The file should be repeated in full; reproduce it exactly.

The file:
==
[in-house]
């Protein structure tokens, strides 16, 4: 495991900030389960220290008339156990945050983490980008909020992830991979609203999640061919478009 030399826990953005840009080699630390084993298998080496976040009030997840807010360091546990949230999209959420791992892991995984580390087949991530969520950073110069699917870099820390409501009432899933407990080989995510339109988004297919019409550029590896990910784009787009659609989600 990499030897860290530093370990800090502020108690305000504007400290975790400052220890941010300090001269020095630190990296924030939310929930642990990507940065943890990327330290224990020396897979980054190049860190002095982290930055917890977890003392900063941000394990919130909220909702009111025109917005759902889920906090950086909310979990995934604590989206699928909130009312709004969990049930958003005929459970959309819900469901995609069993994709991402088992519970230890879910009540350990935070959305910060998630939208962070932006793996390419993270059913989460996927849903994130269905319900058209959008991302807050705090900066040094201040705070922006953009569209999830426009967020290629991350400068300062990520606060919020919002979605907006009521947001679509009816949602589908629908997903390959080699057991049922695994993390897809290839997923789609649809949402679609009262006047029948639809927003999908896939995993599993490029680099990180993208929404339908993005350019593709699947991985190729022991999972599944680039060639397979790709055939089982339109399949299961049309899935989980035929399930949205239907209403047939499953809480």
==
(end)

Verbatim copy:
[in-house]
């Protein structure tokens, strides 16, 4: 495991900030389960220290008339156990945050983490980008909020992830991979609203999640061919478009 030399826990953005840009080699630390084993298998080496976040009030997840807010360091546990949230999209959420791992892991995984580390087949991530969520950073110069699917870099820390409501009432899933407990080989995510339109988004297919019409550029590896990910784009787009659609989600 990499030897860290530093370990800090502020108690305000504007400290975790400052220890941010300090001269020095630190990296924030939310929930642990990507940065943890990327330290224990020396897979980054190049860190002095982290930055917890977890003392900063941000394990919130909220909702009111025109917005759902889920906090950086909310979990995934604590989206699928909130009312709004969990049930958003005929459970959309819900469901995609069993994709991402088992519970230890879910009540350990935070959305910060998630939208962070932006793996390419993270059913989460996927849903994130269905319900058209959008991302807050705090900066040094201040705070922006953009569209999830426009967020290629991350400068300062990520606060919020919002979605907006009521947001679509009816949602589908629908997903390959080699057991049922695994993390897809290839997923789609649809949402679609009262006047029948639809927003999908896939995993599993490029680099990180993208929404339908993005350019593709699947991985190729022991999972599944680039060639397979790709055939089982339109399949299961049309899935989980035929399930949205239907209403047939499953809480």